Registered users, access My Front Page here.

18 votes

Rand Paul: I'm kinda surrounded here...

Rand Paul sparred with fellow Republican hopefuls last night. Drawing some heat from the crowd, he separated himself from his more hawkish colleagues.

“I’m a big fan of trying the diplomatic option as long as we can…I do think diplomacy is better than war…what are we gonna do? Are you ready to send ground troops in Iran? Are you ready to bomb ‘em? Are you ready to send 100,000 troops?"...

Ted Cruz countered,

“This is the worst negotiation in the history of mankind,” Cruz said, predicting an Iranian nuclear strike in “Tel Aviv, New York or Los Angeles.”

24 votes

Why You Must Not Sign A “Refusal To Vaccinate” Form – At least, if you want to keep your kids that is

The “Refusal to Vaccinate” form was created by the American Academy of Pediatric’s ‘legal department’ as a response to the growing number of toxic vaccines recommended by them and the growing number of parents who are becoming educated on this issue. According to the CDC our children should now receive 37 doses of vaccine between 0-16 years. [See Vaccine Schedule]

15 votes

Sheriffs want popular police-tracking app disabled

WASHINGTON (AP) -- Sheriffs are campaigning to pressure Google Inc. to turn off a feature on its Waze traffic software that warns drivers when police are nearby. They say one of the technology industry's most popular mobile apps could put officers' lives in danger from would-be police killers who can find where their targets are parked.

12 votes

Barrett Brown has been sentenced to 63 months in prison

Barrett Brown has been sentenced to 63 months in prison
By Russell Brandom
on January 22, 2015 02:32 pm

21 votes

What's with The Economist's strange and ominous 2015 cover? (for those who have eyes to see)

Ever play that game in Highlights Magazine as a kid called "hidden pictures?" I'm not sure how many free thinkers are left on the DP, but those in the know, know that the elites like to announce what they are going to do ahead of time. What can be gleaned from this strange cover of a publication known to be connected to the Rothschild dynasty? Vigilant Citizen and the resulting commentary makes for an interesting analysis.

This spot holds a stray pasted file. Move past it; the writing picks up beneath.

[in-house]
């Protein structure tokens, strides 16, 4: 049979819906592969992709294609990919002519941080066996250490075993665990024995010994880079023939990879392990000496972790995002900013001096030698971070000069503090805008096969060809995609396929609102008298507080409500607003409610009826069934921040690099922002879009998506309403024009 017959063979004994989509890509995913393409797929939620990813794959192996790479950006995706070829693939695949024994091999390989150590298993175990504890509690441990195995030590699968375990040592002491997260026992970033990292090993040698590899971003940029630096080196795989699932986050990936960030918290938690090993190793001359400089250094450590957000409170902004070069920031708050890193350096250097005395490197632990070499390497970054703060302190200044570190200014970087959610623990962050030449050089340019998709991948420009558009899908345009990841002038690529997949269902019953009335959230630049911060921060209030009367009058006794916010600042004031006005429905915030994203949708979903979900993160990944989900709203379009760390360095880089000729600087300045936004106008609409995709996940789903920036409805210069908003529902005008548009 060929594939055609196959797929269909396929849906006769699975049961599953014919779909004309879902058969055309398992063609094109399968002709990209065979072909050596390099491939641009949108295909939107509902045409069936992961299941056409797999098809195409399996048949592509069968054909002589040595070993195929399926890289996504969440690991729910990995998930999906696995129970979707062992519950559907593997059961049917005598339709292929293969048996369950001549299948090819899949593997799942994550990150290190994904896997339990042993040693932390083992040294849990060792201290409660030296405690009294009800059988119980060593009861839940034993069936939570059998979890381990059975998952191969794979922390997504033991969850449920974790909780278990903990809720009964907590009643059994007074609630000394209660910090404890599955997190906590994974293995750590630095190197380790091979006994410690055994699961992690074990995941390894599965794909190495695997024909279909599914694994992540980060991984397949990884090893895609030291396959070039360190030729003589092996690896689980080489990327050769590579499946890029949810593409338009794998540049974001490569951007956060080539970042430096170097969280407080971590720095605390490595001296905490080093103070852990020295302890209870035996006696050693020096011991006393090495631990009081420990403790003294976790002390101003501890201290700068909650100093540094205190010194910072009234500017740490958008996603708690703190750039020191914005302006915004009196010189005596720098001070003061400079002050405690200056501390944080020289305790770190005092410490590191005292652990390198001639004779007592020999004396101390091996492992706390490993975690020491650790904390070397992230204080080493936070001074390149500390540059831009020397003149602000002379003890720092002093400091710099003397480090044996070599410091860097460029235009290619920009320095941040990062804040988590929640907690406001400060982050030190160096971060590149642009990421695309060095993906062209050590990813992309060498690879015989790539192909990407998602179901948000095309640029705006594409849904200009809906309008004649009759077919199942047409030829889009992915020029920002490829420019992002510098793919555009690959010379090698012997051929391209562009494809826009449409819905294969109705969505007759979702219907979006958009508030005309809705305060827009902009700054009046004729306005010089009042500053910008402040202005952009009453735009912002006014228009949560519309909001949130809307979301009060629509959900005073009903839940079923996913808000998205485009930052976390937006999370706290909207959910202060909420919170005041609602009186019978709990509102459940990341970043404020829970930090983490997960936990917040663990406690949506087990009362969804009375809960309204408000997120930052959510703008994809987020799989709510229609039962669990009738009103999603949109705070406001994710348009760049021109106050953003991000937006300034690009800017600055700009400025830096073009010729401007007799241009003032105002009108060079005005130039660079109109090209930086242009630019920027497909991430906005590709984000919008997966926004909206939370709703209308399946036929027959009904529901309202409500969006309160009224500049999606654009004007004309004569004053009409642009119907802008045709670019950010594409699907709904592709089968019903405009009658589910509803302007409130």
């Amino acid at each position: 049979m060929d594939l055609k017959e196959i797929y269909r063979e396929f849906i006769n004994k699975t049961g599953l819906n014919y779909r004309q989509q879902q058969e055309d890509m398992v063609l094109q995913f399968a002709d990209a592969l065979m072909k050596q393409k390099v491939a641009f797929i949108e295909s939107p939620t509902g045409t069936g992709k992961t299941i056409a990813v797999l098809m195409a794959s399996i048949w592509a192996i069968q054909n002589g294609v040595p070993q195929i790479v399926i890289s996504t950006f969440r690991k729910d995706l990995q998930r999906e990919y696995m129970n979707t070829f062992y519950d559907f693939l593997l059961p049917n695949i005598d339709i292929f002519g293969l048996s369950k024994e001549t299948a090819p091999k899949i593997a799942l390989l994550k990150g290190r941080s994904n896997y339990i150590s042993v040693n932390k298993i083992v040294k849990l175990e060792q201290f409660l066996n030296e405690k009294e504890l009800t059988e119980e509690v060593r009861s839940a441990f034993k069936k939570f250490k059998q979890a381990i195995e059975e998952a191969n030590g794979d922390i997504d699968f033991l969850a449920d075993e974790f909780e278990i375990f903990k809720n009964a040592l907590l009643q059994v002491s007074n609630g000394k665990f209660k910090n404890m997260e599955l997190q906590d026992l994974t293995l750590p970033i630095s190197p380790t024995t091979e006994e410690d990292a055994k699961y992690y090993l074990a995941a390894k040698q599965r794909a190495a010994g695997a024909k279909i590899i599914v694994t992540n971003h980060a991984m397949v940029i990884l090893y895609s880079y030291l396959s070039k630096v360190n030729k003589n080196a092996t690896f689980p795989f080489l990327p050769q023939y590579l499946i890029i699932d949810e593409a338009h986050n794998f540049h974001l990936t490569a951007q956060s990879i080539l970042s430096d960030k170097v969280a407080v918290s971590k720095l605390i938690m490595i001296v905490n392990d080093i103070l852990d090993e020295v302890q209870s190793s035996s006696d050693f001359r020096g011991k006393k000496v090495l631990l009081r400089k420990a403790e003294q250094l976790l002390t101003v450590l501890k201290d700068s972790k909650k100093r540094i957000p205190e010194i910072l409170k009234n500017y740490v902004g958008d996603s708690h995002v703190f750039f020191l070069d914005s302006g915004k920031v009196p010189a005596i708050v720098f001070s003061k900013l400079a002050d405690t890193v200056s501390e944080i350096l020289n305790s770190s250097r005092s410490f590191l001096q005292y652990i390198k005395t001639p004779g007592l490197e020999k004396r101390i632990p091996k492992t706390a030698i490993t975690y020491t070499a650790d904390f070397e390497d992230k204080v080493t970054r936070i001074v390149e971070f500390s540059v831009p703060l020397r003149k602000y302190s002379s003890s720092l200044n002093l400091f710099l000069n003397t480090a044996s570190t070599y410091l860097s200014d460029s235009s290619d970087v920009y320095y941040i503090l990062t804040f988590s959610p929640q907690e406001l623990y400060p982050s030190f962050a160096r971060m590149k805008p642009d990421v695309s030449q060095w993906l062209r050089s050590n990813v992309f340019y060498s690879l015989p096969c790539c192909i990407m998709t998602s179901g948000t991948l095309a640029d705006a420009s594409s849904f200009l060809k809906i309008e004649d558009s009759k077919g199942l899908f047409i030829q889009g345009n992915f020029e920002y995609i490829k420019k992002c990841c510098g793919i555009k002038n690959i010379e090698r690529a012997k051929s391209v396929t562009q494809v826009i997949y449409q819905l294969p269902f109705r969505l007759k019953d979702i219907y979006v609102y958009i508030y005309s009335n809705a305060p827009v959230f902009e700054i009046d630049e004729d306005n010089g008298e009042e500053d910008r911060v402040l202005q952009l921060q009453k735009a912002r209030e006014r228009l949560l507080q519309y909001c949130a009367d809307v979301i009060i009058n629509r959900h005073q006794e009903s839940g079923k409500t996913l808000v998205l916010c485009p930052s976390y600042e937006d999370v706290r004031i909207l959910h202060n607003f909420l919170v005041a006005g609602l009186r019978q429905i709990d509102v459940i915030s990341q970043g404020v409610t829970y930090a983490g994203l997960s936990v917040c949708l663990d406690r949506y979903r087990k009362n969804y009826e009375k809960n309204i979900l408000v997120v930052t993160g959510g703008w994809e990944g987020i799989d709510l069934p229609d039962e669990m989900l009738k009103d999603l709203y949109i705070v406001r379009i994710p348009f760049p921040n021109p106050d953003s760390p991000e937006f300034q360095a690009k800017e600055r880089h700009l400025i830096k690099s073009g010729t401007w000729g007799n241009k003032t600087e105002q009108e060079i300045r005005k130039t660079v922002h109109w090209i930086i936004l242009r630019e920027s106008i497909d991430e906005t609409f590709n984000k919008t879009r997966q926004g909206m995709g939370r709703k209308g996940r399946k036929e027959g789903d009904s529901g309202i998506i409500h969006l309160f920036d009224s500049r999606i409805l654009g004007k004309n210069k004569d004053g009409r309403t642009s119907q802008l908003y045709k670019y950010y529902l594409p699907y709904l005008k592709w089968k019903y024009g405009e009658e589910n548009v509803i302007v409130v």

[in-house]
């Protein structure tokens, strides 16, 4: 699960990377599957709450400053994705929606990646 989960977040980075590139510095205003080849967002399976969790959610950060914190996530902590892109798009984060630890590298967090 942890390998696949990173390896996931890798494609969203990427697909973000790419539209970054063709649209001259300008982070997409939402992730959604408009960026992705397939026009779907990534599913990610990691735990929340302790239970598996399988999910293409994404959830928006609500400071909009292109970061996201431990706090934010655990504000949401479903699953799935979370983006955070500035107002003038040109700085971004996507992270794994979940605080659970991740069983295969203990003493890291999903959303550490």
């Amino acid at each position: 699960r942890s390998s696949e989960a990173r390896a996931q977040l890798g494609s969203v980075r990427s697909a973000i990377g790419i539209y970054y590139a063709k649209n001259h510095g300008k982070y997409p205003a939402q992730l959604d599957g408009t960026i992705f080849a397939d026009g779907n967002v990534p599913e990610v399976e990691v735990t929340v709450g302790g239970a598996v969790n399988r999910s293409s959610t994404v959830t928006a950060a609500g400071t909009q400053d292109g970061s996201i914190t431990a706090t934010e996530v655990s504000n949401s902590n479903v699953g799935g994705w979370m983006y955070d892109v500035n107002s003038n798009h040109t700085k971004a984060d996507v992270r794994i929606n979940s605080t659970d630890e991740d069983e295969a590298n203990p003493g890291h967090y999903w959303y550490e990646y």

21 votes

Americans in Ukraine

13 votes

Man may be jailed for not paying child support for son who isn't his (video)

A Michigan man could go to jail for failing to pay child support. But the child he's accused of not paying for isn't even his.

http://news.yahoo.com/video/man-may-jailed-not-paying-203459...

11 votes

Bankrupt? Who’s Bankrupt?

A few years ago, with tongue securely in cheek, I wrote about the Fed buying Treasury Bonds. I tried using the absurd to make a point. I explained this would be like issuing your own credit card, buying everything you want, paying for the credit card with your checking account, and filling the checking account with cash advances from the credit card. I was just kidding. I never thought this would actually happen. It has. Similarly, years ago when I wrote about the nationalization of GM and the financial system I was again trying to use absurdity to make a point. My problem is that it’s getting hard to be absurd in America today.

When I read the headlines all I do is mutter to myself, “You just can’t make this stuff up” because when I did no one took me seriously.

Today with the Fed buying treasury bonds America has in effect declared bankruptcy. We might not think so because the mainstream media hasn’t mentioned it but our creditors have noticed. China wants higher interest rates and collateral. Dancing down the yellow-brick road to Insolvency City our leaders announce a new trillion dollar something or other every day. A trillion here, a trillion there and eventually trillion doesn’t sound so shockingly big any more.

4 votes

Daddy issues: Are Ron Paul’s hard-core stands a problem for son’s presidential bid?

While Rand seeks donors, his father talks secession

By David A. Fahrenthold | The Washington Post
January 25, 2015

HOUSTON — Rand Paul wants to lead the United States. On Saturday in Texas, his father was speaking at a conference about how to leave it.

“A lot of times people think secession, they paint it as an absolute negative,” said former representative Ron Paul (R-Tex.). After all, Paul said, the American Revolution was a kind of secession. “You mean we should have been obedient to the king forever? So it’s all in the way you look at it.”

This weekend was a crucial one for Rand Paul, the Republican senator from Kentucky and un­declared candidate for the presidency. He was in California, trying to line up donors at an opulent retreat organized by the billionaire Koch brothers.

At the same time, his father — retired after 12 terms in Congress and three presidential runs — was in the ballroom of an airport hotel here, the final speaker at “a one-day seminar in breaking away from the central state.” He followed a series of speakers who said that the U.S. economy and political establishment were tottering and that the best response might be for states, counties or even individuals to break away.

“The America we thought we knew, ladies and gentlemen, is a mirage. It’s a memory. It’s a foreign country,” Jeff Deist, Ron Paul’s former press secretary and chief of staff, told the group. “And that’s precisely why we should take secession seriously.”